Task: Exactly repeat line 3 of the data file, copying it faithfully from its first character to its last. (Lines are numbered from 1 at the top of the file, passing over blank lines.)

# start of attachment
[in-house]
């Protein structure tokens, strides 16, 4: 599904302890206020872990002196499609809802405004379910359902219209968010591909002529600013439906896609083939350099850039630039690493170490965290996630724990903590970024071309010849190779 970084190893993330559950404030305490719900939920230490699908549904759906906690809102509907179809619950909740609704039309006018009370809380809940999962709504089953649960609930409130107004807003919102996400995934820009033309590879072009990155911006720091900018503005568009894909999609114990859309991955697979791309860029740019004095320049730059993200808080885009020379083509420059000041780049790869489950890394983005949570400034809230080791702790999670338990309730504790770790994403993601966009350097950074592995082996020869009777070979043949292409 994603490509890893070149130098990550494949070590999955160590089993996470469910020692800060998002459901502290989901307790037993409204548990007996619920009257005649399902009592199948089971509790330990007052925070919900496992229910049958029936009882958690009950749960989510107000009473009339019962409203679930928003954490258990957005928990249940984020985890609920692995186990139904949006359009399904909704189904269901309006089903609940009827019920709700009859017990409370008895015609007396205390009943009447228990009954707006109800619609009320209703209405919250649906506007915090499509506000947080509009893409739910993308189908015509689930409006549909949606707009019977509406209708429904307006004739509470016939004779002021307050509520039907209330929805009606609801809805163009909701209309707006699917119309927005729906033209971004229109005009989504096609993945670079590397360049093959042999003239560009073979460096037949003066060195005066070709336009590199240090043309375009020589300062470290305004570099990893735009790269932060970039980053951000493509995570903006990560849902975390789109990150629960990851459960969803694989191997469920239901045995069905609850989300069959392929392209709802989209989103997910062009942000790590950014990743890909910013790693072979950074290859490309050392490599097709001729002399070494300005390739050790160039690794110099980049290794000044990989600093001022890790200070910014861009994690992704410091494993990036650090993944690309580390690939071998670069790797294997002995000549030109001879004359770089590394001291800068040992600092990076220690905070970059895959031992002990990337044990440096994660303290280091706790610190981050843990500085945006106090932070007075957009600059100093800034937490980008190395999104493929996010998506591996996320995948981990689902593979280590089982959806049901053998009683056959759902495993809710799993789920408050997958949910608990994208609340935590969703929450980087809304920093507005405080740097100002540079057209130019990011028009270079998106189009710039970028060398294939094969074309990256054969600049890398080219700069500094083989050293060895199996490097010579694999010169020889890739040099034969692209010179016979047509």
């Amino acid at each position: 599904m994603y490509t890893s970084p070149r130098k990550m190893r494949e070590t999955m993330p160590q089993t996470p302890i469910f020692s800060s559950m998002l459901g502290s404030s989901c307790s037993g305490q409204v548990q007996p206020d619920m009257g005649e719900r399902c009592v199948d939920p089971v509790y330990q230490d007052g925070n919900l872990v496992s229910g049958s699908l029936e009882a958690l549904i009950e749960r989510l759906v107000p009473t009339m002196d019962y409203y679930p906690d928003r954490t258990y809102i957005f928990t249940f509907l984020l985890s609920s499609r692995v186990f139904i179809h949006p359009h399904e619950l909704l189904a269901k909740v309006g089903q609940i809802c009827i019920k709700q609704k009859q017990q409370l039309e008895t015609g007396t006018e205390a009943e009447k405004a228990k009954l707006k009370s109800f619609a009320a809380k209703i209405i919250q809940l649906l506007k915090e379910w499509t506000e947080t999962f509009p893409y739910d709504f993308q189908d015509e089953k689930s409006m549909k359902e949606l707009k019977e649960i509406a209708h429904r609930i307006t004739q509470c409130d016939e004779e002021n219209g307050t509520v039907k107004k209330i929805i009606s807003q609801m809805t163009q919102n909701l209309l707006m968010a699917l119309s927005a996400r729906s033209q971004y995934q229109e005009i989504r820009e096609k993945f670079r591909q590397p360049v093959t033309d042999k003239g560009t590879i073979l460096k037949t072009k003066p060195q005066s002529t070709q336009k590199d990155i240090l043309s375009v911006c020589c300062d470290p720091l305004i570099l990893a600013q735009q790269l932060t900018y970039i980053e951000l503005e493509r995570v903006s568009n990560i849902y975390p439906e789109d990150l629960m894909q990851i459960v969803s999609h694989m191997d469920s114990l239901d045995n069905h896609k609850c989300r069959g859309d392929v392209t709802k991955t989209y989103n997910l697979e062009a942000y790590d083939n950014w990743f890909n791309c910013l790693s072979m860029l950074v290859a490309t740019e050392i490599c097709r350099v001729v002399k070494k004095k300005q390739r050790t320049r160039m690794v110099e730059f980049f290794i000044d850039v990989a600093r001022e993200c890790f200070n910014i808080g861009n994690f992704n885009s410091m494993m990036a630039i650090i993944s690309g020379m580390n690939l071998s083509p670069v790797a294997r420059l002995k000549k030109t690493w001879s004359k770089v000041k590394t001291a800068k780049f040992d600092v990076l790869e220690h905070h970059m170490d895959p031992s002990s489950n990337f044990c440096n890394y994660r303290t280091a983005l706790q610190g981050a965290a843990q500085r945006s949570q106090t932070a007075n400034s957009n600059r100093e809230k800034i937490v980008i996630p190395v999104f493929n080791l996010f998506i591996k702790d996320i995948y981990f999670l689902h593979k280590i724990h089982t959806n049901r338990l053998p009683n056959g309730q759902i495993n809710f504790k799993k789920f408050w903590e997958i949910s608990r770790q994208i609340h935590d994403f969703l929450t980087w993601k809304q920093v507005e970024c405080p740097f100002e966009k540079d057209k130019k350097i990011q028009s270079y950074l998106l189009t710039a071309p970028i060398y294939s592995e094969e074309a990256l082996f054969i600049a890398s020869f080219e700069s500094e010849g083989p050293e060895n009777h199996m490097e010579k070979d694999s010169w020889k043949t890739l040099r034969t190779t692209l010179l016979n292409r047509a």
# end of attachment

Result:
């Amino acid at each position: 599904m994603y490509t890893s970084p070149r130098k990550m190893r494949e070590t999955m993330p160590q089993t996470p302890i469910f020692s800060s559950m998002l459901g502290s404030s989901c307790s037993g305490q409204v548990q007996p206020d619920m009257g005649e719900r399902c009592v199948d939920p089971v509790y330990q230490d007052g925070n919900l872990v496992s229910g049958s699908l029936e009882a958690l549904i009950e749960r989510l759906v107000p009473t009339m002196d019962y409203y679930p906690d928003r954490t258990y809102i957005f928990t249940f509907l984020l985890s609920s499609r692995v186990f139904i179809h949006p359009h399904e619950l909704l189904a269901k909740v309006g089903q609940i809802c009827i019920k709700q609704k009859q017990q409370l039309e008895t015609g007396t006018e205390a009943e009447k405004a228990k009954l707006k009370s109800f619609a009320a809380k209703i209405i919250q809940l649906l506007k915090e379910w499509t506000e947080t999962f509009p893409y739910d709504f993308q189908d015509e089953k689930s409006m549909k359902e949606l707009k019977e649960i509406a209708h429904r609930i307006t004739q509470c409130d016939e004779e002021n219209g307050t509520v039907k107004k209330i929805i009606s807003q609801m809805t163009q919102n909701l209309l707006m968010a699917l119309s927005a996400r729906s033209q971004y995934q229109e005009i989504r820009e096609k993945f670079r591909q590397p360049v093959t033309d042999k003239g560009t590879i073979l460096k037949t072009k003066p060195q005066s002529t070709q336009k590199d990155i240090l043309s375009v911006c020589c300062d470290p720091l305004i570099l990893a600013q735009q790269l932060t900018y970039i980053e951000l503005e493509r995570v903006s568009n990560i849902y975390p439906e789109d990150l629960m894909q990851i459960v969803s999609h694989m191997d469920s114990l239901d045995n069905h896609k609850c989300r069959g859309d392929v392209t709802k991955t989209y989103n997910l697979e062009a942000y790590d083939n950014w990743f890909n791309c910013l790693s072979m860029l950074v290859a490309t740019e050392i490599c097709r350099v001729v002399k070494k004095k300005q390739r050790t320049r160039m690794v110099e730059f980049f290794i000044d850039v990989a600093r001022e993200c890790f200070n910014i808080g861009n994690f992704n885009s410091m494993m990036a630039i650090i993944s690309g020379m580390n690939l071998s083509p670069v790797a294997r420059l002995k000549k030109t690493w001879s004359k770089v000041k590394t001291a800068k780049f040992d600092v990076l790869e220690h905070h970059m170490d895959p031992s002990s489950n990337f044990c440096n890394y994660r303290t280091a983005l706790q610190g981050a965290a843990q500085r945006s949570q106090t932070a007075n400034s957009n600059r100093e809230k800034i937490v980008i996630p190395v999104f493929n080791l996010f998506i591996k702790d996320i995948y981990f999670l689902h593979k280590i724990h089982t959806n049901r338990l053998p009683n056959g309730q759902i495993n809710f504790k799993k789920f408050w903590e997958i949910s608990r770790q994208i609340h935590d994403f969703l929450t980087w993601k809304q920093v507005e970024c405080p740097f100002e966009k540079d057209k130019k350097i990011q028009s270079y950074l998106l189009t710039a071309p970028i060398y294939s592995e094969e074309a990256l082996f054969i600049a890398s020869f080219e700069s500094e010849g083989p050293e060895n009777h199996m490097e010579k070979d694999s010169w020889k043949t890739l040099r034969t190779t692209l010179l016979n292409r047509a």